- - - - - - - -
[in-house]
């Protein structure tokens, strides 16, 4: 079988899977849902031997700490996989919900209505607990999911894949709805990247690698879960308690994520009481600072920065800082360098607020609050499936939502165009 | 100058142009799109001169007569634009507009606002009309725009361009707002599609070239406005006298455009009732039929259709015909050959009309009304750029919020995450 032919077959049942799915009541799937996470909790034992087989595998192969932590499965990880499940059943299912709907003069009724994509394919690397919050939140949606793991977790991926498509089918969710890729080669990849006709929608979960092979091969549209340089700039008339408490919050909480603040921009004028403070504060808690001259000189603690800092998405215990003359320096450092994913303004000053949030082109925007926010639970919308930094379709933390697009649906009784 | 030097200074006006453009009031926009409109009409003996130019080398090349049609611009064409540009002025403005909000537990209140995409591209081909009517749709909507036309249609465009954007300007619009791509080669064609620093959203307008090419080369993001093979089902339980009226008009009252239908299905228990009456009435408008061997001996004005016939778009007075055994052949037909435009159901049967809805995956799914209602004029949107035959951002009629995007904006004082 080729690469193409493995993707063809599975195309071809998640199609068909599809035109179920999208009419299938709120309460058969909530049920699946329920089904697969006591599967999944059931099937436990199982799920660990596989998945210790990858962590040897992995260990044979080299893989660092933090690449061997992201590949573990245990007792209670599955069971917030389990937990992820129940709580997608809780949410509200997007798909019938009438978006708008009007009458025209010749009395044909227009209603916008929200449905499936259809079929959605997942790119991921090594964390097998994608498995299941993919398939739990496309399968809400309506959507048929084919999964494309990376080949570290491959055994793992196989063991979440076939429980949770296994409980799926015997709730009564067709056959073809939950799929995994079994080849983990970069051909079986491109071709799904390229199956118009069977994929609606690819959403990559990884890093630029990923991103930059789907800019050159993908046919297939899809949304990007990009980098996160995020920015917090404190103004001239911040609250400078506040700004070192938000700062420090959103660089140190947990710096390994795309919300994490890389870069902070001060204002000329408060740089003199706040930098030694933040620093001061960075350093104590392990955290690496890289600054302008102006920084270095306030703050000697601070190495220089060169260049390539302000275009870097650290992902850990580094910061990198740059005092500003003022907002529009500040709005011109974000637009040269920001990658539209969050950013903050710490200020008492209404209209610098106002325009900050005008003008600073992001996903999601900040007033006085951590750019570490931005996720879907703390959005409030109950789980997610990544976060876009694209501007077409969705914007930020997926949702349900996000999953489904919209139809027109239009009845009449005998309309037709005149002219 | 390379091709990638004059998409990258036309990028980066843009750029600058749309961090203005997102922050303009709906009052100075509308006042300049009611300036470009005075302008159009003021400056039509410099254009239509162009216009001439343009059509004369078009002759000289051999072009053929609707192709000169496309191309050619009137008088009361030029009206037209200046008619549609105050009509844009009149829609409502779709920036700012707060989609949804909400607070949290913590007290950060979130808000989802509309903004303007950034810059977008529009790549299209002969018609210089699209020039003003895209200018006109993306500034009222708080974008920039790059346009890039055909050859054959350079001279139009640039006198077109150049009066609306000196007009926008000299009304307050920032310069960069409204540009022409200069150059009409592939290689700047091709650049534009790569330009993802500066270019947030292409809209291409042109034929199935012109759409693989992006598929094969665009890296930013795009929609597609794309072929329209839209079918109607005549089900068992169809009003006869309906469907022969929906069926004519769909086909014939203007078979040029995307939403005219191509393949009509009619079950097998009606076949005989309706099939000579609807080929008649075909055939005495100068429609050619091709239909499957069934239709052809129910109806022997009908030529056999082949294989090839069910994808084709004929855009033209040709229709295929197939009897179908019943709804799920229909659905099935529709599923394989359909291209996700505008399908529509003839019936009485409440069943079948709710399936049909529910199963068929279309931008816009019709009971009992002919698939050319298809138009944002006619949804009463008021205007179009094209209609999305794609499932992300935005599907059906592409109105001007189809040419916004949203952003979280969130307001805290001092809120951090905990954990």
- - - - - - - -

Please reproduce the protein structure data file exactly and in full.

[in-house]
């Protein structure tokens, strides 16, 4: 079988899977849902031997700490996989919900209505607990999911894949709805990247690698879960308690994520009481600072920065800082360098607020609050499936939502165009 | 100058142009799109001169007569634009507009606002009309725009361009707002599609070239406005006298455009009732039929259709015909050959009309009304750029919020995450 032919077959049942799915009541799937996470909790034992087989595998192969932590499965990880499940059943299912709907003069009724994509394919690397919050939140949606793991977790991926498509089918969710890729080669990849006709929608979960092979091969549209340089700039008339408490919050909480603040921009004028403070504060808690001259000189603690800092998405215990003359320096450092994913303004000053949030082109925007926010639970919308930094379709933390697009649906009784 | 030097200074006006453009009031926009409109009409003996130019080398090349049609611009064409540009002025403005909000537990209140995409591209081909009517749709909507036309249609465009954007300007619009791509080669064609620093959203307008090419080369993001093979089902339980009226008009009252239908299905228990009456009435408008061997001996004005016939778009007075055994052949037909435009159901049967809805995956799914209602004029949107035959951002009629995007904006004082 080729690469193409493995993707063809599975195309071809998640199609068909599809035109179920999208009419299938709120309460058969909530049920699946329920089904697969006591599967999944059931099937436990199982799920660990596989998945210790990858962590040897992995260990044979080299893989660092933090690449061997992201590949573990245990007792209670599955069971917030389990937990992820129940709580997608809780949410509200997007798909019938009438978006708008009007009458025209010749009395044909227009209603916008929200449905499936259809079929959605997942790119991921090594964390097998994608498995299941993919398939739990496309399968809400309506959507048929084919999964494309990376080949570290491959055994793992196989063991979440076939429980949770296994409980799926015997709730009564067709056959073809939950799929995994079994080849983990970069051909079986491109071709799904390229199956118009069977994929609606690819959403990559990884890093630029990923991103930059789907800019050159993908046919297939899809949304990007990009980098996160995020920015917090404190103004001239911040609250400078506040700004070192938000700062420090959103660089140190947990710096390994795309919300994490890389870069902070001060204002000329408060740089003199706040930098030694933040620093001061960075350093104590392990955290690496890289600054302008102006920084270095306030703050000697601070190495220089060169260049390539302000275009870097650290992902850990580094910061990198740059005092500003003022907002529009500040709005011109974000637009040269920001990658539209969050950013903050710490200020008492209404209209610098106002325009900050005008003008600073992001996903999601900040007033006085951590750019570490931005996720879907703390959005409030109950789980997610990544976060876009694209501007077409969705914007930020997926949702349900996000999953489904919209139809027109239009009845009449005998309309037709005149002219 | 390379091709990638004059998409990258036309990028980066843009750029600058749309961090203005997102922050303009709906009052100075509308006042300049009611300036470009005075302008159009003021400056039509410099254009239509162009216009001439343009059509004369078009002759000289051999072009053929609707192709000169496309191309050619009137008088009361030029009206037209200046008619549609105050009509844009009149829609409502779709920036700012707060989609949804909400607070949290913590007290950060979130808000989802509309903004303007950034810059977008529009790549299209002969018609210089699209020039003003895209200018006109993306500034009222708080974008920039790059346009890039055909050859054959350079001279139009640039006198077109150049009066609306000196007009926008000299009304307050920032310069960069409204540009022409200069150059009409592939290689700047091709650049534009790569330009993802500066270019947030292409809209291409042109034929199935012109759409693989992006598929094969665009890296930013795009929609597609794309072929329209839209079918109607005549089900068992169809009003006869309906469907022969929906069926004519769909086909014939203007078979040029995307939403005219191509393949009509009619079950097998009606076949005989309706099939000579609807080929008649075909055939005495100068429609050619091709239909499957069934239709052809129910109806022997009908030529056999082949294989090839069910994808084709004929855009033209040709229709295929197939009897179908019943709804799920229909659905099935529709599923394989359909291209996700505008399908529509003839019936009485409440069943079948709710399936049909529910199963068929279309931008816009019709009971009992002919698939050319298809138009944002006619949804009463008021205007179009094209209609999305794609499932992300935005599907059906592409109105001007189809040419916004949203952003979280969130307001805290001092809120951090905990954990």